‘La Jaula de Oro’ is a harrowing immigration movie

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La Jaula de Oro

La Jaula de Oro
Directed by Diego Quemada-Díez
Philadelphia Film Festival
Mexico, 2013 

A harrowing immigration-road movie bolstered by three beautifully natural adolescent performances frames Diego Quemada-Díez as a director to watch.

Teenagers Juan (Brandon López), Sara (Karen Martínez), and Samuel (Carlos Chajon) set out from Guatemala to cross the border into Los Angeles.  Along the way they pick up Chauk (Rodolfo Domínguez), a taciturn Indian who changes the dynamics of the group as both he and Juan vie for Sara’s attention.

La Jaula de Oro

The four leads of Quemada-Díez’s first feature-film are startling strong, made all the more so by the fact that each young actor is making his and her screen debut.  While Brandon López starts out as a one-note display of burgeoning masculinity, his Juan soon gains deeper complexities in a nuanced, painful performance from the young actor. Domínguez’s is a deceptively difficult role.  Chauk’s Spanish is limited, so he’s largely silent for the film, communicating mostly in gestures, yet Domínguez is still able to bring pathos and a wide-eyed happiness to the role.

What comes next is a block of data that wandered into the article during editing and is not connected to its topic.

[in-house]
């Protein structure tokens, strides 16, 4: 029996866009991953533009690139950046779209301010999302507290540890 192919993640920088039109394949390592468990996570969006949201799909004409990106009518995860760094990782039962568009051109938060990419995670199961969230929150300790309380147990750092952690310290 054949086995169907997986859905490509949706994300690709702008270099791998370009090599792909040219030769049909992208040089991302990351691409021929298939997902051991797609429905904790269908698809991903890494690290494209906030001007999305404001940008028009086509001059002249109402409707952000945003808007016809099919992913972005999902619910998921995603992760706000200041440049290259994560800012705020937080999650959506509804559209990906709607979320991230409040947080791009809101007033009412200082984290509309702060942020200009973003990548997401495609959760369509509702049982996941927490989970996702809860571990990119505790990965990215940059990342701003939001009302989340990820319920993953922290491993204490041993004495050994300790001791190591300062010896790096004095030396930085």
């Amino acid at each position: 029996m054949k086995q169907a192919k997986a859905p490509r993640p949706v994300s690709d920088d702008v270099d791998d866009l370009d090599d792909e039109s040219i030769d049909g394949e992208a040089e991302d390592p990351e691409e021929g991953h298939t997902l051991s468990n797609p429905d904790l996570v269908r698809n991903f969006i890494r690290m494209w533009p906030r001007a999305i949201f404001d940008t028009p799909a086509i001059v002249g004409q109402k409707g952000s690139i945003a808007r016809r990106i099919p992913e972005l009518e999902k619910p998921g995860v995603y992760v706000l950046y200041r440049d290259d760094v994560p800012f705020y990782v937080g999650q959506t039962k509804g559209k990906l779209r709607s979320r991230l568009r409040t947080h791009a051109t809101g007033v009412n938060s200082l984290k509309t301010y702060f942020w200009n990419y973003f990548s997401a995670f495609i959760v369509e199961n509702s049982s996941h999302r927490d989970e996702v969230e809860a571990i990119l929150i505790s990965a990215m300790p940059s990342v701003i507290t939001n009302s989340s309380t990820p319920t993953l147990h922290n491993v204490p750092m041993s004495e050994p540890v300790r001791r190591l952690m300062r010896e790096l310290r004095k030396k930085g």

What really sets La Jaula de Oro apart from other movies of a similar form is Quemada-Díez’s daring structure.  There’s never a clear protagonist, and as the group fractures, moves, and encounters various, increasingly dangerous obstacles, it becomes clear that this is no fairytale rags-to-riches story.

A drunken scene by a fire at one of the groups’ stops is a highlight of the film.  Quemada-Díez’s camera moves drunkenly with the actors, as Juan and Sara share a innocent, tender moment and Chauk dances carefree by himself.  It’s exuberant and naïve: a small respite in the midst of a long journey, the true perils of which they are still unaware.

La Jaula de Oro hits too rare false notes at the end, the first with an anomalous, out of place voiceover as Juan reflects on his entrance to the United States.  The second is the ending of the film, which drags out a bit too long and concludes in an overt, on-the-nose factory sequence that hits home a message we already understood.

– Neal Dhand

The Philadelphia Film Festival 
celebrates 22 years and runs from October 17 to October 27, 2013. For a complete schedule of films, screening times, and ticket information, please see the Philadelphia Film Society’s official site.

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